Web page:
Overcoming the Obstacles to Effective Jewish-Muslim Dialogue
Imam Abdullah Antepli is Duke University’s Muslim chaplain and senior fellow on Jewish Muslim Relations at the Shalom Hartman Institute in Jerusalem. I sat down with the Turkish-born cleric to hear his insights on the current state of Jewish-Muslim relations in the United States.
Reform Judaism.org: Jews protested the Muslim ban at airports, and Muslims donated money to help restore vandalized Jewish gravestones. Do these actions signal a new era in Jewish-Muslim relations?
Imam Abdullah Antepli: I welcome these goodwill gestures, but I’m skeptical that they can overcome the main obstacle dividing our communities – namely, the Israeli-Palestinian conflict.
Jews and Muslims everywhere have become proxy foot soldiers, defining each other as adversaries through the prism of this conflict. There’s nothing wrong with being pro-Israeli or pro-Palestinian, for lack of better terms, but defining an entire community in the context of that conflict is suffocating us and empowering anti-Semites in the Muslim world and anti-Muslims in the Jewish world. I want to emphasize that I am not making some false equation. For the most part, Muslim anti-Semitism in the Muslim world is on a much larger scale and a lot more serious.
To what extent do you think Muslim anti-Semitism is an outgrowth of the Israeli-Palestinian conflict?
Muslim anti-Semitism has always existed, but it had always been on the margins, and not a core theological teaching. The creation of the State of Israel brought those marginal elements to the forefront. Whereas for Jews, the creation of Israel is experienced as a homecoming story, not only in the aftermath of the Holocaust, but because of 4,000 years of connection with that part of the world, for Muslims, it is seen as a Judeo-Christian-European land grab, another wave of Crusaders humiliating the world of Islam. This narrative has shaped the overall image of Judaism and Jews, Zionism, and Israel and pumped all sorts of toxic information into the hearts and minds of Muslims.
How would you evaluate Jewish-Muslim dialogue in the U.S. on the national level?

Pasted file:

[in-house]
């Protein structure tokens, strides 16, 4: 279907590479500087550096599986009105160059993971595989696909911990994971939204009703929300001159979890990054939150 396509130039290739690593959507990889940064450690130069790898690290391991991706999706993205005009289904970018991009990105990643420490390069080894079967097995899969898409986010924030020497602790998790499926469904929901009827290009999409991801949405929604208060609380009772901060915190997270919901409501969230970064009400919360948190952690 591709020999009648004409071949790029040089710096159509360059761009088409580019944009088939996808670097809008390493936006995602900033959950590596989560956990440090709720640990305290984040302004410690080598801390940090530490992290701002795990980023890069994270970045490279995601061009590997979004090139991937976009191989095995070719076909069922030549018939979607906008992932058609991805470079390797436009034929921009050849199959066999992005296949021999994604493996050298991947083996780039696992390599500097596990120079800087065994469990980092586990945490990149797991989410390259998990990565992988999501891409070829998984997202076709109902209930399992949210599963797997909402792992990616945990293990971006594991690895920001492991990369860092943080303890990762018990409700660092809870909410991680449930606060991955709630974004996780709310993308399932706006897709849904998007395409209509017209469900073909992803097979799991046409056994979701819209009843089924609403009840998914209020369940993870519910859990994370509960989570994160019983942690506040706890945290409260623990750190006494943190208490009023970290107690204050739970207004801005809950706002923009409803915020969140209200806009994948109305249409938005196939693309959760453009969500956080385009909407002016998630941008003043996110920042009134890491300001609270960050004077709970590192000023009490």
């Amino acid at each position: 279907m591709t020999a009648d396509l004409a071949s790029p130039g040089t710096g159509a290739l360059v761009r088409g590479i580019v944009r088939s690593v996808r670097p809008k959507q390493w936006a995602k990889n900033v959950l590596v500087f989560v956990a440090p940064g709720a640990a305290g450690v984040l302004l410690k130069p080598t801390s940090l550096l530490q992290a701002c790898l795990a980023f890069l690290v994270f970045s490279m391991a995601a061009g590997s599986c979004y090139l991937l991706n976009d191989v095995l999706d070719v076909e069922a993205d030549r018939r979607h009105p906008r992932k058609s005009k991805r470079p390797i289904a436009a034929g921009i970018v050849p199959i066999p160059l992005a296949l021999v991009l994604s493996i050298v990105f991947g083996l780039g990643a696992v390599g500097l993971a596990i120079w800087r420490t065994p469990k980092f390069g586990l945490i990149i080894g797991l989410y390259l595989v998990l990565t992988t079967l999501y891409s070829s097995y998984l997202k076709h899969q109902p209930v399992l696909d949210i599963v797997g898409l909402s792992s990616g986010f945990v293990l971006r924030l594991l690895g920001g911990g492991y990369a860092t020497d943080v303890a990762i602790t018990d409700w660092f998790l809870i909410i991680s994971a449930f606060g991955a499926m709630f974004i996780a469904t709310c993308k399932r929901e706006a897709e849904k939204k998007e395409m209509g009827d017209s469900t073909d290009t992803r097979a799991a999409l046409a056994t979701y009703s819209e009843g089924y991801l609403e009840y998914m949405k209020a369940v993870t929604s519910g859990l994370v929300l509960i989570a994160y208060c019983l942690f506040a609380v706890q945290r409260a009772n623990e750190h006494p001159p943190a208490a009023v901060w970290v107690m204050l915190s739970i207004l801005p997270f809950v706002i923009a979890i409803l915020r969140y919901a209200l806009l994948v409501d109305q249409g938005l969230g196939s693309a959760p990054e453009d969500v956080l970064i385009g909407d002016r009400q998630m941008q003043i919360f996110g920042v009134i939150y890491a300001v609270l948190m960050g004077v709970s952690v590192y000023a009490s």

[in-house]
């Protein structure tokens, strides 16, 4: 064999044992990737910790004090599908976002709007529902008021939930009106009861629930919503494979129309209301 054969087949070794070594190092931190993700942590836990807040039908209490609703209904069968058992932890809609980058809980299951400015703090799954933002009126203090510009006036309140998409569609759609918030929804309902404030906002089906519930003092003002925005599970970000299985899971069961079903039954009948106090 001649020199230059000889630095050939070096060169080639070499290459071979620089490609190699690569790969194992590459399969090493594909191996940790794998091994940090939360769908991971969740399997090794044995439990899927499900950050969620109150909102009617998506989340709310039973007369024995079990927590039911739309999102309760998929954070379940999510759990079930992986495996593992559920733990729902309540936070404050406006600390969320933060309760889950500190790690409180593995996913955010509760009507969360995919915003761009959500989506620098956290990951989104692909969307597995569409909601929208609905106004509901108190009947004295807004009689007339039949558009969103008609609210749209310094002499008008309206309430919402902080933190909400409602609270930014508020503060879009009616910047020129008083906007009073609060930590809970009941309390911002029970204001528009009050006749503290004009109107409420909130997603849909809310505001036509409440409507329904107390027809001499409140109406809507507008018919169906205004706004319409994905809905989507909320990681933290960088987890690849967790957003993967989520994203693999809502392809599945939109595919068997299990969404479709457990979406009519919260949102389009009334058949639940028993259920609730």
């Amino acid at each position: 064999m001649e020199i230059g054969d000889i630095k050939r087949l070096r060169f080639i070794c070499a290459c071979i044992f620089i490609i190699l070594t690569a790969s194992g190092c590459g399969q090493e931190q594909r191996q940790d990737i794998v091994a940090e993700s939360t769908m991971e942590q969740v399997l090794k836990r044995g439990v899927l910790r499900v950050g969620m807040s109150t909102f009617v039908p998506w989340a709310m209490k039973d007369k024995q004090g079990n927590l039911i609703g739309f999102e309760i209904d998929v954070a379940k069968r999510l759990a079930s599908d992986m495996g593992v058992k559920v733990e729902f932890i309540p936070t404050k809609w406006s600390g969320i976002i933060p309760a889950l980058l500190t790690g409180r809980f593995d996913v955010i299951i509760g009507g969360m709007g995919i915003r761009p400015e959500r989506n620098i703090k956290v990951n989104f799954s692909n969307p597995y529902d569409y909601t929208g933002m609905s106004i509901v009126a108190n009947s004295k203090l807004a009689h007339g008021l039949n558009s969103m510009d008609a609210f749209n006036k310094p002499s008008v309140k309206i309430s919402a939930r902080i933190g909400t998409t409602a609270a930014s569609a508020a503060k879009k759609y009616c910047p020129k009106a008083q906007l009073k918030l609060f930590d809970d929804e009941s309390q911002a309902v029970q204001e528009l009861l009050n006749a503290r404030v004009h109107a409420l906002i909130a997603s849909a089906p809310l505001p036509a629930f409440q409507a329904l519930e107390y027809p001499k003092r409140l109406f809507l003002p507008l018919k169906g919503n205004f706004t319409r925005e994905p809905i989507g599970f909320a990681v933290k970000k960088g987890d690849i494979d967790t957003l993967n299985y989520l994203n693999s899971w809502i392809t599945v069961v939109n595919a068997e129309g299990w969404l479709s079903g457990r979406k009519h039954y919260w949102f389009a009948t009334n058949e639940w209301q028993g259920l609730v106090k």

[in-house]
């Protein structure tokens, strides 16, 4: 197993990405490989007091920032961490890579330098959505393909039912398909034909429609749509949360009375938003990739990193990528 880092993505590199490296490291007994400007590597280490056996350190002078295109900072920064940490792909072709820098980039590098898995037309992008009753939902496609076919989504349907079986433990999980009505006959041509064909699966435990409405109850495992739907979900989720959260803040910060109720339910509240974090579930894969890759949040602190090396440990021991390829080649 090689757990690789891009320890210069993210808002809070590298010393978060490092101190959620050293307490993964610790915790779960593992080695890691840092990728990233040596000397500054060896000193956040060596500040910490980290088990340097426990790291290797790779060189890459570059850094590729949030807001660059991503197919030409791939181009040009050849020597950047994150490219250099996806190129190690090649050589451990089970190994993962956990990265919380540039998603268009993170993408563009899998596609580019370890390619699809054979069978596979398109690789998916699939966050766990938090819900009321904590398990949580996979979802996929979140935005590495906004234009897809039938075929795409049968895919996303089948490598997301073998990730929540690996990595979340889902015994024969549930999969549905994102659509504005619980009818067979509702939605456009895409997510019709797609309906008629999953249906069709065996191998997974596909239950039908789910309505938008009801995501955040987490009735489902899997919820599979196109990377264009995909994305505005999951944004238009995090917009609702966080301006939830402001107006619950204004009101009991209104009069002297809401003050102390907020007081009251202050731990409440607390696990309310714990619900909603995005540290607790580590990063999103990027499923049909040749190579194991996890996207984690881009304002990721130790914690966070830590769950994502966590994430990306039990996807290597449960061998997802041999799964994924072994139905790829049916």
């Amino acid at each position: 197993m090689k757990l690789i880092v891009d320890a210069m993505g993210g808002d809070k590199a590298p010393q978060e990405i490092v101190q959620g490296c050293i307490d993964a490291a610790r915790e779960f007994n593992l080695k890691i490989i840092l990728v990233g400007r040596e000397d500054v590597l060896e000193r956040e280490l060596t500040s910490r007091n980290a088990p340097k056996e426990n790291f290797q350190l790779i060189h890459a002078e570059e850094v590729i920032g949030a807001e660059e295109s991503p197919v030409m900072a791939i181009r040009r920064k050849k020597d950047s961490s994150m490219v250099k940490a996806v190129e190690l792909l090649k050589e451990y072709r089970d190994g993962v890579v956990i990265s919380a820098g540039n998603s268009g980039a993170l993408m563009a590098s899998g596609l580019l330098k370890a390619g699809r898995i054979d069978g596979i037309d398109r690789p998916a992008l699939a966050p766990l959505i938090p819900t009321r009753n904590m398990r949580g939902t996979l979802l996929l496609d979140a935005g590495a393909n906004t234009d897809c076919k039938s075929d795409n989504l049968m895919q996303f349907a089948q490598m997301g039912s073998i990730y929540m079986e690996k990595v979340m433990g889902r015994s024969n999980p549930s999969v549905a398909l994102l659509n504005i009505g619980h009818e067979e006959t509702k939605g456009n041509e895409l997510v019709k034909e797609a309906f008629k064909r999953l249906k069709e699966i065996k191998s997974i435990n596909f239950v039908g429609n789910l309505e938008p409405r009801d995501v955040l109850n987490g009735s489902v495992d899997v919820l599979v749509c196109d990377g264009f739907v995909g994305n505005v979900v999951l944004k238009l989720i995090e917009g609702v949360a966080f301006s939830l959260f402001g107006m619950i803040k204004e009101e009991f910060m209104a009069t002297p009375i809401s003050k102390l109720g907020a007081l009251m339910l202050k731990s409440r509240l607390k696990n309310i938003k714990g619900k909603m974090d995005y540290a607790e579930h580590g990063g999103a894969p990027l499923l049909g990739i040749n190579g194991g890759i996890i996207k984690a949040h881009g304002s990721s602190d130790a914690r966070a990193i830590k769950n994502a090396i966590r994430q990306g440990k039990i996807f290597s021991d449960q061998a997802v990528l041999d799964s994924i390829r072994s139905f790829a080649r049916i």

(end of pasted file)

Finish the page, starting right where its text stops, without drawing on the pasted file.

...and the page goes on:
With the exception of the Reform Movement and a few other progressive Jewish organizations, mainstream Jewish and Muslim communities have for many decades been in an adversarial relationship, attempting in various ways to undermine one another.
One way has been to invest in each other’s renegades. Some Jewish groups, for example, reach out to marginal, self-hating Muslims who enrich themselves by validating the monstrous image of Islam and Muslims. Returning the favor, some Muslim organizations commission self-hating Jews to reinforce their existing anti-Jewish stereotypes.
How effective has Jewish-Muslim dialogue been on the local community and college campus level?
Most interfaith conversations I’ve witnessed are well intentioned; unfortunately, they do little to bring the two faith communities closer together on a lasting basis. Too often, these encounters either take the shape of political debates that turn into shouting matches in 15 minutes. Or, to avoid confrontation, they settle on eating humus together and talking about what kosher and halal chicken have in common.
What I’ve seen on college campuses for the past 15 years is increasing polarization between diehard anti-Israel groups, such as those that advocate BDS (Boycott, Divestment, Sanctions) and equally zealous pro-Zionist Jewish partisans. But even more troubling to me is the increasing numbers of Jewish and Muslim students who are so alienated and disillusioned with this seemingly intractable conflict that they walk away, check out permanently.
How do you respond to such students who say “a plague on both your houses?”
I try to engage them in a deeper conversation about the causes of divisiveness in our society; in particular, the kind of racism, bigotry, and disinformation that makes us vulnerable to character assassination.
An example: About 29% of Americans still believe Barack Obama is Muslim, and that it is a bad thing, because 70% have negative attitudes and views towards Muslims and Islam. Those who insist he is a Muslim actually mean he is Black. The fact that they don’t just say Obama is Black in a pejorative sense is a safe way of unleashing their own racism.
What is your message to Jews and Muslims who want to fight racism and bigotry?
I tell them that the Jewish and Muslim communities cannot defeat anti-Semitism and anti-Muslim bigotry on their own. We need each other. We need to be conversation partners. We need to develop a deeper, sustained relationship that can withstand the violence of another Gaza war or the diplomatic disappointment of another Oslo Accords.
Even if the Israeli-Palestinian conflict were solved tomorrow, that conflict has gone on so long, it may take generations of work to bring our communities into peaceful equilibrium.
We have no time to lose. If not now, when?
Imam Abdullah Antepli will be a featured speaker at the Union for Reform Judaism’s Biennial convention in Boston, December 6-10, 2017. Learn more and plan to attend.